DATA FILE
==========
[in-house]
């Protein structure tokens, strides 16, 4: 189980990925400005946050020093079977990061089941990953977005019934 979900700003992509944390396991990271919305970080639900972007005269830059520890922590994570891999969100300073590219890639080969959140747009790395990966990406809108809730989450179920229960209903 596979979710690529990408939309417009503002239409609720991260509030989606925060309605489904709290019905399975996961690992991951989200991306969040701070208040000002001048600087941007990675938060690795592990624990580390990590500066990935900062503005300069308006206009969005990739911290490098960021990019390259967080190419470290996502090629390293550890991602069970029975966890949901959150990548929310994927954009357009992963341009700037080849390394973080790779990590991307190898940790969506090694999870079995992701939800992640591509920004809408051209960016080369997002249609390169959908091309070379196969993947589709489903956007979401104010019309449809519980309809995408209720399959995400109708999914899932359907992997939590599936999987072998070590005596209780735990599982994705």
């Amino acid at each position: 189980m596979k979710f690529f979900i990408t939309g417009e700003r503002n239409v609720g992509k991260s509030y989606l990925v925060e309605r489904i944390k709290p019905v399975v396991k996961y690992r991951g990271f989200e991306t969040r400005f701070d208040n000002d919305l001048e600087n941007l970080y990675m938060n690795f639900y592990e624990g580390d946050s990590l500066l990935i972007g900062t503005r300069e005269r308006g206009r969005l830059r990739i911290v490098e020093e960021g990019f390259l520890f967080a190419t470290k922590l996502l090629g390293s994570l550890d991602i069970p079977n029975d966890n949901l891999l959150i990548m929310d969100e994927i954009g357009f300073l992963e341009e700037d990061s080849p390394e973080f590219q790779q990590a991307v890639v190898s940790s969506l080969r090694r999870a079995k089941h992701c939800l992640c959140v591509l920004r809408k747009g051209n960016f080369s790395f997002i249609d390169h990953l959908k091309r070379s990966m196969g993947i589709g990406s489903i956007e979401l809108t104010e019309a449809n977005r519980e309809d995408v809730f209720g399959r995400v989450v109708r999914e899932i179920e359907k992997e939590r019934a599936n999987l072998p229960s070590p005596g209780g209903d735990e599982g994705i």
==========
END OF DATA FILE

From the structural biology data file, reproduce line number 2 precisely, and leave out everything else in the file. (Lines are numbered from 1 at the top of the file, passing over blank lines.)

């Protein structure tokens, strides 16, 4: 189980990925400005946050020093079977990061089941990953977005019934 979900700003992509944390396991990271919305970080639900972007005269830059520890922590994570891999969100300073590219890639080969959140747009790395990966990406809108809730989450179920229960209903 596979979710690529990408939309417009503002239409609720991260509030989606925060309605489904709290019905399975996961690992991951989200991306969040701070208040000002001048600087941007990675938060690795592990624990580390990590500066990935900062503005300069308006206009969005990739911290490098960021990019390259967080190419470290996502090629390293550890991602069970029975966890949901959150990548929310994927954009357009992963341009700037080849390394973080790779990590991307190898940790969506090694999870079995992701939800992640591509920004809408051209960016080369997002249609390169959908091309070379196969993947589709489903956007979401104010019309449809519980309809995408209720399959995400109708999914899932359907992997939590599936999987072998070590005596209780735990599982994705």